Sept. 20--FOLLOWING IN the physics-laden footsteps of co-stars Mayim Bialik and Melissa Rauch, the three principal players of the CBS sitcom hit, "The Big Bang Theory," Jim Parsons, Johnny Galecki and Kaley Cuoco, may pull a "Friends" and bargain as one next year to get a raise.
A big raise.
While most middle-class workers have seen their wages stay flat, the top-1 percent triad at "Big Bang" are seeking a bump up to $500,000 per episode for the 2014-15 season.
They currently make about $350,000 apiece, per episode, according to Radar Online, about $6 million per year.
That's a lot of buck for your "Bang."
On the other hand, the sitcom is a huge hit in syndication, and it could ultimately provide producer/distributor Warner Bros. with more than $1 billion in revenue.
Some other perspective: If the stars get even a piece of their requested bump next season, each of them will be making more than the entire staff of the Daily News.
--In other TV news, NBC is developing a miniseries based on the life of Johnny Carson, host of the "Tonight" show from 1962 to 1992.
The series will be based on an upcoming biography of Carson by Bill Zehme. It will cover his childhood in Nebraska and his off-screen life as well as the 30 years he spent at the "Tonight" show. The network hasn't cast an actor to play Carson yet.
Good luck with that.
But if Lindsay Lohan can play Elizabeth Taylor, one of the guys from One Direction can probably play Carson.
--Bryan Cranston will start his post-"Breaking Bad" career in movies as blacklisted screenwriter Dalton Trumbo.
A publicist for Cranston confirmed the casting yesterday. "Trumbo" will be directed by "Meet the Parents" filmmaker Jay Roach from a script by John McNamara.
As a member of the Communist Party, Trumbo was among the Hollywood 10: screenwriters and directors blacklisted in 1947 after refusing to testify before the House Committee on Un-American Activities. Trumbo won two Oscars, one for the script to "The Brave One," written under the name Robert Rich, and another awarded posthumously for "Roman Holiday."
True story: Tattle has long wanted to make a movie about blacklisted screenwriter Sidney Buchman. Buchman was also labeled a Communist and denied work, but in his prime he wrote screenplays for "Holiday," "Talk of the Town," "Here Comes Mr. Jordan" and "Mr. Smith Goes to Washington."
We always wondered how the guy who wrote the patriotic "Mr. Smith," could have been tossed out of Hollywood during the Red Scare.
--Carole King will be honored as the MusiCares Person of the Year during the 2014 Grammy Awards week.
The Recording Academy announced yesterday that King will be saluted by Lady Gaga, the Dixie Chicks, Bette Midler, Steven Tyler, James Taylor and Jason Mraz. More performers will be announced later.
The fundraiser for the academy's charitable foundation will be held Jan. 24 in L.A., two nights before the Grammys. Previous honorees include Bruce Springsteen, Paul McCartney and Neil Young.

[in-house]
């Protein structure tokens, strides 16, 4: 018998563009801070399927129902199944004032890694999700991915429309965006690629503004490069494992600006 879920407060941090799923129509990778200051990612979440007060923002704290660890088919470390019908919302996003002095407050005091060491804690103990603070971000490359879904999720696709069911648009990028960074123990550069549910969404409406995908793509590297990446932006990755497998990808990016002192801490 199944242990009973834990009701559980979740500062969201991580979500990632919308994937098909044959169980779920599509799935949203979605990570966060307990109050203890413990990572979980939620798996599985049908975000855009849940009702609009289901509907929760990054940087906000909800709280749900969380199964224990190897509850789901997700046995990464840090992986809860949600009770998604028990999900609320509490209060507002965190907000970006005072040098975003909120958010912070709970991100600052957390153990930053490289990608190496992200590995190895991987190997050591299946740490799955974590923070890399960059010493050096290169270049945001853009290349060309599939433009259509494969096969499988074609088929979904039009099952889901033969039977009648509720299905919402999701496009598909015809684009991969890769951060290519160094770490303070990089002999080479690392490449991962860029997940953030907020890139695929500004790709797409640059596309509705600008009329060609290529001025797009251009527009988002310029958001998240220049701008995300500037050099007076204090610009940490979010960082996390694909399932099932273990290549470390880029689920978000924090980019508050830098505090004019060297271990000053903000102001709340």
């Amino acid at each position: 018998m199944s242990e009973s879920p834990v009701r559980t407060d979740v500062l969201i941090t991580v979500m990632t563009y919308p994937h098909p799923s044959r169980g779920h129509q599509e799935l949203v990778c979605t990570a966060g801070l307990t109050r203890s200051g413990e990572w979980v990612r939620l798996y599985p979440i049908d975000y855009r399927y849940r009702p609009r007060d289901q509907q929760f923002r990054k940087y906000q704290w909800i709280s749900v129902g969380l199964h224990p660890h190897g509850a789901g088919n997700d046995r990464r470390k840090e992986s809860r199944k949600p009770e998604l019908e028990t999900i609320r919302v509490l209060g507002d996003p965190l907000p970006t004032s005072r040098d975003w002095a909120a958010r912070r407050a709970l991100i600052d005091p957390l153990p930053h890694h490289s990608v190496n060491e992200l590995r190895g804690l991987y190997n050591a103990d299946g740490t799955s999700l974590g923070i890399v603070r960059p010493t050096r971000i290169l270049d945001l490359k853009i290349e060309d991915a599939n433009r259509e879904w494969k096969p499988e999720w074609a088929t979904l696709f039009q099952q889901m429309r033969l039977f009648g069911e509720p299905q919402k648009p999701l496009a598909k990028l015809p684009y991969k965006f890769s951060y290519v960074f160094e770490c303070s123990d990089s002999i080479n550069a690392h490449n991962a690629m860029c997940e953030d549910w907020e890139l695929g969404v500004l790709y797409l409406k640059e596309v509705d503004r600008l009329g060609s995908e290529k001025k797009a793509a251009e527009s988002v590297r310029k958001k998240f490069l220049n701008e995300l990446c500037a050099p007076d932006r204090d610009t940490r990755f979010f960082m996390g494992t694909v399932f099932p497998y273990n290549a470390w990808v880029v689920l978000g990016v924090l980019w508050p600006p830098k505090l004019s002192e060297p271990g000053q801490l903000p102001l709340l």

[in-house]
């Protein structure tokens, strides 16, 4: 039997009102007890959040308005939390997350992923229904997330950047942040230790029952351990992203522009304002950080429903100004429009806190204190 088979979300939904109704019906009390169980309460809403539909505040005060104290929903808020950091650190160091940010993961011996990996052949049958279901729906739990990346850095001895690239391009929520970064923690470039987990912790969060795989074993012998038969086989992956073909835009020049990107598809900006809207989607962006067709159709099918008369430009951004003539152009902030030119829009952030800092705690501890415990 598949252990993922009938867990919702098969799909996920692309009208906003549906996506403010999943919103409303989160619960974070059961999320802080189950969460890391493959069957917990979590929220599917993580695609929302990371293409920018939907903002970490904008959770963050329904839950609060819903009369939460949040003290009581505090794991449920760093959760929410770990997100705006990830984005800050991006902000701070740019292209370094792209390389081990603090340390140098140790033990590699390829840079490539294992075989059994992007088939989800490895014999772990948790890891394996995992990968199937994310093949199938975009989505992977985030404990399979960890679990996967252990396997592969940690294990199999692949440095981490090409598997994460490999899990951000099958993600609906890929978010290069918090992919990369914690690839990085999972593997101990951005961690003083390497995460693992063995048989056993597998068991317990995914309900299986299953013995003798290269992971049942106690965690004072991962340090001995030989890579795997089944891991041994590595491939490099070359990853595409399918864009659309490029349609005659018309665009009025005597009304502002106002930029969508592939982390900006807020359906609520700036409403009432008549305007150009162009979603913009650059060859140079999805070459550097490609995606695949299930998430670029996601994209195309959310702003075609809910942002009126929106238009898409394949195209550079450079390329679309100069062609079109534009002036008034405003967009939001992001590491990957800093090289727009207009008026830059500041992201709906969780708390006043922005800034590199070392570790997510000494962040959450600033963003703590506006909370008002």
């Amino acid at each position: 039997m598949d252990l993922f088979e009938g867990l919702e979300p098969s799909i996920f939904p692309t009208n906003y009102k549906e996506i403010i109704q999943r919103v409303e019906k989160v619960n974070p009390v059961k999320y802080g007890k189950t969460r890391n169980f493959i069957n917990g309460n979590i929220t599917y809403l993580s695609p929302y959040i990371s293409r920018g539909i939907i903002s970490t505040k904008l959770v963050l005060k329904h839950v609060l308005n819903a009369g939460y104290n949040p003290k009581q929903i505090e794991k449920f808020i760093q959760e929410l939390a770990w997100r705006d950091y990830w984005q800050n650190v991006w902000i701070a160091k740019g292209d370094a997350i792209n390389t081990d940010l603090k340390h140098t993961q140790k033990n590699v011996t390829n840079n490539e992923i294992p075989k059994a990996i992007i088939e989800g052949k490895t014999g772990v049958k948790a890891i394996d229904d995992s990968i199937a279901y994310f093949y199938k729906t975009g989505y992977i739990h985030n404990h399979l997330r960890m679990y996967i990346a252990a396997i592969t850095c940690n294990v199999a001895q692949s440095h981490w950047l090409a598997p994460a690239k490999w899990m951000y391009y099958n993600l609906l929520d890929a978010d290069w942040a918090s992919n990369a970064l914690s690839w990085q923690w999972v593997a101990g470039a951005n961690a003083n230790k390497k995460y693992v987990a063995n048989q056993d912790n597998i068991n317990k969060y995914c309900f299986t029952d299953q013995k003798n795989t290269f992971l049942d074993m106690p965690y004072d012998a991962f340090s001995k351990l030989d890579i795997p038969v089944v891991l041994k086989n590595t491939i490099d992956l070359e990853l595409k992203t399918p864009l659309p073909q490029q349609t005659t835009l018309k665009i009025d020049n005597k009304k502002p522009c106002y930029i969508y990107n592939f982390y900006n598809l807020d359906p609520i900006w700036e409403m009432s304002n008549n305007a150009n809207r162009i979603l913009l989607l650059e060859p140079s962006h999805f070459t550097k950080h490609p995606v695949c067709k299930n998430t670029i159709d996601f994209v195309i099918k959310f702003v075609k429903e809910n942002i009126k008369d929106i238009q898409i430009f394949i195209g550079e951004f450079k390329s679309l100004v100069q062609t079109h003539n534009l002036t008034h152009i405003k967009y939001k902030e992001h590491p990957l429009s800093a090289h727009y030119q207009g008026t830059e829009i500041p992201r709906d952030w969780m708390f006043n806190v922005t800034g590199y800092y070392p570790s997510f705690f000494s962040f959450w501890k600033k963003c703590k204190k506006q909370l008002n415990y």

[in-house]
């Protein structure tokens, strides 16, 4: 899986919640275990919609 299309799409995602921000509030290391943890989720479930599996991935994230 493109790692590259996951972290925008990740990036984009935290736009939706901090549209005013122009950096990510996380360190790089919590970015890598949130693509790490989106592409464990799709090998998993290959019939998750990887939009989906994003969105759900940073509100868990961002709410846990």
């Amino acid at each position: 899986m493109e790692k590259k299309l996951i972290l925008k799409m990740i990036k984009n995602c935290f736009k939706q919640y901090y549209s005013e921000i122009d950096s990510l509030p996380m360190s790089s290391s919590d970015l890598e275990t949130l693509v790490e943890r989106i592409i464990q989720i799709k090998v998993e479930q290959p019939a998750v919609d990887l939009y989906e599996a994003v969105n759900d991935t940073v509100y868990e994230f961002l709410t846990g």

A songwriter and performer with scores of hits from "Will You Love Me Tomorrow" to "You've Got a Friend," King has won four Grammy Awards and was honored with a lifetime-achievement award at this year's ceremony.
--The New Jersey state Supreme Court has ruled that municipal judge Vince Sicari can't be both a judge and a comedian.
Sicari, who is also an established stand-up comic and actor, tendered his resignation after the high court released a unanimous opinion that said his acting-and-comedy career is "incompatible" with judicial conduct codes.
Obviously they never heard of Philadelphia Traffic Court.
Sicari, who is a member of the Screen Actors Guild and other professional performers' unions, has said his entertainment work entitles him to health benefits and earns him more than his $13,000-a-year part-time judge salary.
That's right, he's a part-time judge.
And the kicker: Sicari said he would continue practicing law, which the Supreme Court said in its opinion he is entitled to do and which he has done during the time he was a judge.
So he could be a lawyer while he was a judge and argue points of view before the court, but telling jokes was a problem?
Now that's a joke.
--According to Life & Style, Johnny Depp has bought Amber Heard a pair of $50,000 Neil Lane teardrop diamond earrings.
The magazine seems impressed by the fact that Depp shelled out $50K on the bauble, but Tattle always likes to put money figures in perspective.
Assuming that reports of Depp earning $60 million for "Pirates of the Caribbean 4" are accurate, the equivalent jewelry purchase in the Tattle income bracket would run about $50.
Alas, there are no Amber Heard-quality diamonds for $50.
--The two craziest star demands reported this past week. Whether they're true or not . . .
Performing on the awesome BBC music show "Later with Jools Holland," Kanye West demanded that his dressing room carpet be ironed, because it was not flat enough for him.
And in LA, when Gwyneth Paltrow goes to her gym, she demands that someone wipe the shower stall dry before she enters because she doesn't want used water on the wall.
- Daily News wire services contributed to this report.
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